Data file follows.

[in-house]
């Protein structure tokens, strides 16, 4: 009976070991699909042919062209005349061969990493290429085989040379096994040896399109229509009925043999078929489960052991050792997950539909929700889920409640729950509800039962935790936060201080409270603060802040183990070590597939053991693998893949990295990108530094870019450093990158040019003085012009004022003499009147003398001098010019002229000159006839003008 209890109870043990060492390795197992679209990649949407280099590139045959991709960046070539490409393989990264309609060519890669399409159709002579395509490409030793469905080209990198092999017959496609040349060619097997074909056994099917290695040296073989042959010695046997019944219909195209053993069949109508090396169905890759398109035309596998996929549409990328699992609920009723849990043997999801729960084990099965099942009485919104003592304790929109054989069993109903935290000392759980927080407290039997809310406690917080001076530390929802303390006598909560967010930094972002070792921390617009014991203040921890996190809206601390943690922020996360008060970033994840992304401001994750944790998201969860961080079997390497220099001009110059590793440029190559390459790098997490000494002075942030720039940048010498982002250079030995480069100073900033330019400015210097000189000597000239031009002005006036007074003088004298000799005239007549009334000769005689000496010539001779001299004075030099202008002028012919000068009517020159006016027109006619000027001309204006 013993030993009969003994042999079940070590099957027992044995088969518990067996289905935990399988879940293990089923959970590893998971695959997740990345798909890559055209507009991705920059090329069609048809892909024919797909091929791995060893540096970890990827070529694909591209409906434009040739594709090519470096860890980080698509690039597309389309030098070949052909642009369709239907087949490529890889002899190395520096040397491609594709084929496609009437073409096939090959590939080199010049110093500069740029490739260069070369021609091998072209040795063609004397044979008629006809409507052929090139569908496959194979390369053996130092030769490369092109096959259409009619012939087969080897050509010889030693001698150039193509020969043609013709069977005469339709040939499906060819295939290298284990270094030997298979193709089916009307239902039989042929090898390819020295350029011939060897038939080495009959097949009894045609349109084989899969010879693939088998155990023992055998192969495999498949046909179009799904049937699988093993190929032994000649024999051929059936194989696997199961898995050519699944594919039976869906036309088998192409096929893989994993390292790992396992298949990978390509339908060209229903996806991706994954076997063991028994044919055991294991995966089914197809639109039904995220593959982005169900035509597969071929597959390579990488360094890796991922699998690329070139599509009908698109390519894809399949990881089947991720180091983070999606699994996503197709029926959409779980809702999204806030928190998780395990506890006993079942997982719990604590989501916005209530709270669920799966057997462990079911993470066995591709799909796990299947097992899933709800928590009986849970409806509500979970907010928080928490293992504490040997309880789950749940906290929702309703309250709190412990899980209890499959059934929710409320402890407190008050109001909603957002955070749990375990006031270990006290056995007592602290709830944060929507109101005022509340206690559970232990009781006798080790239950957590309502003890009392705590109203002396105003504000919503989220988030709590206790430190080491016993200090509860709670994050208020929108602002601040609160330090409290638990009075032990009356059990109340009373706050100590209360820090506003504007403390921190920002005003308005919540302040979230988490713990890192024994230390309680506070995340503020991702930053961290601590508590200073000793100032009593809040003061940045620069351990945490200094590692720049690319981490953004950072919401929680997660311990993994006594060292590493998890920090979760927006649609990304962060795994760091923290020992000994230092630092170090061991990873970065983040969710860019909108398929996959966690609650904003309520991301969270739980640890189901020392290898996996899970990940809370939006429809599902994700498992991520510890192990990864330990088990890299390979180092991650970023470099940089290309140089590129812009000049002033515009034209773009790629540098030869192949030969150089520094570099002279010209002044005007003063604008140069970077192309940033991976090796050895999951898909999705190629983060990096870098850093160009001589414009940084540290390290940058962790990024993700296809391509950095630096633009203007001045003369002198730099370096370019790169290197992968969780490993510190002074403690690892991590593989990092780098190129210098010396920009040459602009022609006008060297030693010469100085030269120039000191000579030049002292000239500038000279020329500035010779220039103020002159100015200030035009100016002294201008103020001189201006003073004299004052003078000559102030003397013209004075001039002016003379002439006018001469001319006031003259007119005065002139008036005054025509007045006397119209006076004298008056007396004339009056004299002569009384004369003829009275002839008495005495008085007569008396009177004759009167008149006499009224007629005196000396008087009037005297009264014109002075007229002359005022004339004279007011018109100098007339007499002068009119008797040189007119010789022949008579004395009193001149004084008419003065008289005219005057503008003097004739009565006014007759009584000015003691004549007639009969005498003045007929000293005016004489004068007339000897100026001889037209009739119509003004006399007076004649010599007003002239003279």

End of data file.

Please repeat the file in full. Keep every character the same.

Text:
[in-house]
């Protein structure tokens, strides 16, 4: 009976070991699909042919062209005349061969990493290429085989040379096994040896399109229509009925043999078929489960052991050792997950539909929700889920409640729950509800039962935790936060201080409270603060802040183990070590597939053991693998893949990295990108530094870019450093990158040019003085012009004022003499009147003398001098010019002229000159006839003008 209890109870043990060492390795197992679209990649949407280099590139045959991709960046070539490409393989990264309609060519890669399409159709002579395509490409030793469905080209990198092999017959496609040349060619097997074909056994099917290695040296073989042959010695046997019944219909195209053993069949109508090396169905890759398109035309596998996929549409990328699992609920009723849990043997999801729960084990099965099942009485919104003592304790929109054989069993109903935290000392759980927080407290039997809310406690917080001076530390929802303390006598909560967010930094972002070792921390617009014991203040921890996190809206601390943690922020996360008060970033994840992304401001994750944790998201969860961080079997390497220099001009110059590793440029190559390459790098997490000494002075942030720039940048010498982002250079030995480069100073900033330019400015210097000189000597000239031009002005006036007074003088004298000799005239007549009334000769005689000496010539001779001299004075030099202008002028012919000068009517020159006016027109006619000027001309204006 013993030993009969003994042999079940070590099957027992044995088969518990067996289905935990399988879940293990089923959970590893998971695959997740990345798909890559055209507009991705920059090329069609048809892909024919797909091929791995060893540096970890990827070529694909591209409906434009040739594709090519470096860890980080698509690039597309389309030098070949052909642009369709239907087949490529890889002899190395520096040397491609594709084929496609009437073409096939090959590939080199010049110093500069740029490739260069070369021609091998072209040795063609004397044979008629006809409507052929090139569908496959194979390369053996130092030769490369092109096959259409009619012939087969080897050509010889030693001698150039193509020969043609013709069977005469339709040939499906060819295939290298284990270094030997298979193709089916009307239902039989042929090898390819020295350029011939060897038939080495009959097949009894045609349109084989899969010879693939088998155990023992055998192969495999498949046909179009799904049937699988093993190929032994000649024999051929059936194989696997199961898995050519699944594919039976869906036309088998192409096929893989994993390292790992396992298949990978390509339908060209229903996806991706994954076997063991028994044919055991294991995966089914197809639109039904995220593959982005169900035509597969071929597959390579990488360094890796991922699998690329070139599509009908698109390519894809399949990881089947991720180091983070999606699994996503197709029926959409779980809702999204806030928190998780395990506890006993079942997982719990604590989501916005209530709270669920799966057997462990079911993470066995591709799909796990299947097992899933709800928590009986849970409806509500979970907010928080928490293992504490040997309880789950749940906290929702309703309250709190412990899980209890499959059934929710409320402890407190008050109001909603957002955070749990375990006031270990006290056995007592602290709830944060929507109101005022509340206690559970232990009781006798080790239950957590309502003890009392705590109203002396105003504000919503989220988030709590206790430190080491016993200090509860709670994050208020929108602002601040609160330090409290638990009075032990009356059990109340009373706050100590209360820090506003504007403390921190920002005003308005919540302040979230988490713990890192024994230390309680506070995340503020991702930053961290601590508590200073000793100032009593809040003061940045620069351990945490200094590692720049690319981490953004950072919401929680997660311990993994006594060292590493998890920090979760927006649609990304962060795994760091923290020992000994230092630092170090061991990873970065983040969710860019909108398929996959966690609650904003309520991301969270739980640890189901020392290898996996899970990940809370939006429809599902994700498992991520510890192990990864330990088990890299390979180092991650970023470099940089290309140089590129812009000049002033515009034209773009790629540098030869192949030969150089520094570099002279010209002044005007003063604008140069970077192309940033991976090796050895999951898909999705190629983060990096870098850093160009001589414009940084540290390290940058962790990024993700296809391509950095630096633009203007001045003369002198730099370096370019790169290197992968969780490993510190002074403690690892991590593989990092780098190129210098010396920009040459602009022609006008060297030693010469100085030269120039000191000579030049002292000239500038000279020329500035010779220039103020002159100015200030035009100016002294201008103020001189201006003073004299004052003078000559102030003397013209004075001039002016003379002439006018001469001319006031003259007119005065002139008036005054025509007045006397119209006076004298008056007396004339009056004299002569009384004369003829009275002839008495005495008085007569008396009177004759009167008149006499009224007629005196000396008087009037005297009264014109002075007229002359005022004339004279007011018109100098007339007499002068009119008797040189007119010789022949008579004395009193001149004084008419003065008289005219005057503008003097004739009565006014007759009584000015003691004549007639009969005498003045007929000293005016004489004068007339000897100026001889037209009739119509003004006399007076004649010599007003002239003279």